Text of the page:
Becoming an independent contracting in the UK can be a daunting prospect – say goodbye to your steady salary, employee benefits and normal working hours. However, say hello to greater flexibility, higher earnings and more personal freedom. If this is your first time dipping into the world of contracting in the UK, then read this guide to help ensure you understand the requirements.
Guide to Contracting in the UK
Since you’re going to be working for a much higher number of different employers than a full-time employee, your CV is going to be under frequent and intense scrutiny. That means it needs to really sell you and your skills. Put your skills first and foremost, since these are what clients are going to be looking for. Also, use case studies on your CV that highlight your skills and show how you have helped other clients. Finally, make sure your CV looks clean and professional – clients will be turned off by poorly designed or formatted CVs. There are plenty of guides available to help you write a great contractor CV.
This dirty word is a large part of contracting. You should be collecting business cards like they’re Panini stickers. Whenever you get a new client, give them several of your business cards to give to clients of theirs. Keep in touch with former clients and prod them every few months to see if they are in need of your services.
For most contractors, the majority of their work comes from agencies. These are matchmakers for clients and contractors, facilitating fruitful partnerships and, importantly, steady work for you. There are agencies which specialise in certain industries, so find the right ones for the type of work you do and sign up to all of them. The more you sign up to, the greater your pool of potential clients will be.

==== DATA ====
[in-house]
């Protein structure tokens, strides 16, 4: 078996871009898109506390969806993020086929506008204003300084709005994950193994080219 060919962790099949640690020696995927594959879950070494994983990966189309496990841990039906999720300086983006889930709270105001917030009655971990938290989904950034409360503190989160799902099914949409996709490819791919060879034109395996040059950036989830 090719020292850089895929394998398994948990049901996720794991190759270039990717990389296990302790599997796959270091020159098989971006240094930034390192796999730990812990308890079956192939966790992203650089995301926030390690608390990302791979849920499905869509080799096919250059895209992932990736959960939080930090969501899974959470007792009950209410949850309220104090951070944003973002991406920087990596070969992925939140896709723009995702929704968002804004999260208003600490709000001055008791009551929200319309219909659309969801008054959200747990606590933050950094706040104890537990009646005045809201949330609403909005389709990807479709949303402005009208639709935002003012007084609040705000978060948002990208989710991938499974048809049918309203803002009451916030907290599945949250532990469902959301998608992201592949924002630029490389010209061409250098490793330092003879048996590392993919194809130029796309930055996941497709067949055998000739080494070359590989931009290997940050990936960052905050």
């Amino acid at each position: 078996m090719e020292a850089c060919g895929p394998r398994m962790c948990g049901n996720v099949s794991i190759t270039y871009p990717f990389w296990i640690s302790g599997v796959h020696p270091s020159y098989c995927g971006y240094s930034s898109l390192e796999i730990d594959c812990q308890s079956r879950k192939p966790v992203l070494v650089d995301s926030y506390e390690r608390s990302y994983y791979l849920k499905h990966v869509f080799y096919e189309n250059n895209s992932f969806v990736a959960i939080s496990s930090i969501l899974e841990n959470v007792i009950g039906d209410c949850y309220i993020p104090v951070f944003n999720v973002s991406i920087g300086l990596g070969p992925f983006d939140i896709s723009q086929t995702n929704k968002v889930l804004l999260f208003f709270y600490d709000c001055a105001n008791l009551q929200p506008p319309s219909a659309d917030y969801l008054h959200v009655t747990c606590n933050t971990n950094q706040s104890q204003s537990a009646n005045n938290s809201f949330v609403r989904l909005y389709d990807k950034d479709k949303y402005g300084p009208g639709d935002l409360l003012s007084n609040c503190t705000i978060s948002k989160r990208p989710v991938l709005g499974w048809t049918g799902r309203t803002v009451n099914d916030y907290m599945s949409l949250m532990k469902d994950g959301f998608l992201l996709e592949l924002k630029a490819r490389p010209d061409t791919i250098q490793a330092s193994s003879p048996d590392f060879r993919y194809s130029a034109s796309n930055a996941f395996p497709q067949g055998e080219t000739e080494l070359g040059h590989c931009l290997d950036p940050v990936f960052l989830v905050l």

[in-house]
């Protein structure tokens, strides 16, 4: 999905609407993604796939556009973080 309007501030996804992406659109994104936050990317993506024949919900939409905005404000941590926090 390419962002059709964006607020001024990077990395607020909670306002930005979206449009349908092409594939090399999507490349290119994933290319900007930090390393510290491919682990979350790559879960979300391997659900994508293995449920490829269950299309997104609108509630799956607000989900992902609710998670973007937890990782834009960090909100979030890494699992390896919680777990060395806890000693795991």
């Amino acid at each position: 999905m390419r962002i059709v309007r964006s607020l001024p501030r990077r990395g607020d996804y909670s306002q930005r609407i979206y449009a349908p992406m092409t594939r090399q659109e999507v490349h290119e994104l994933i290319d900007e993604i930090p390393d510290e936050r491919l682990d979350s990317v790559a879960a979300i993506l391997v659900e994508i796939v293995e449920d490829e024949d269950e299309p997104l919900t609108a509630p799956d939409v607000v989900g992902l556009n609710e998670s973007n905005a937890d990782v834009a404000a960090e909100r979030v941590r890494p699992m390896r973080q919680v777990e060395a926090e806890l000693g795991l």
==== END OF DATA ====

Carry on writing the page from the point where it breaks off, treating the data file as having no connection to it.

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As a contractor, you have control over how you are paid. Contractors might choose to become a limited company or will use an umbrella company for administrative purposes. Using an umbrella company brings the advantages of having the administration of payroll, invoicing, tax, etc., taken care of by specialists. You can set payroll up quickly to sort out contractor pay as simply as possible. Using an umbrella company is also a great way of making sure that you remain compliant with IR35 and you will be paid PAYE, as if you were a full-time employee.
Contracts are the basis for the agreement, the services you are providing and the conditions in which they are provided, so make sure that you get the contract right for both parties. It is essential that terms are defined, commercial obligations are clear, and you decide on how arbitration should take place. There are several resources available to help you with contract writing, so make use of them.
You are very unlikely to be able to work full-time, or even part-time for an employer, and also be a contractor. Embracing the life of a contractor often means giving up employment in order to make sure you have the time to deliver work for all of your clients and find more clients to work with. Be prepared to make a decision between your employment and your contracting work.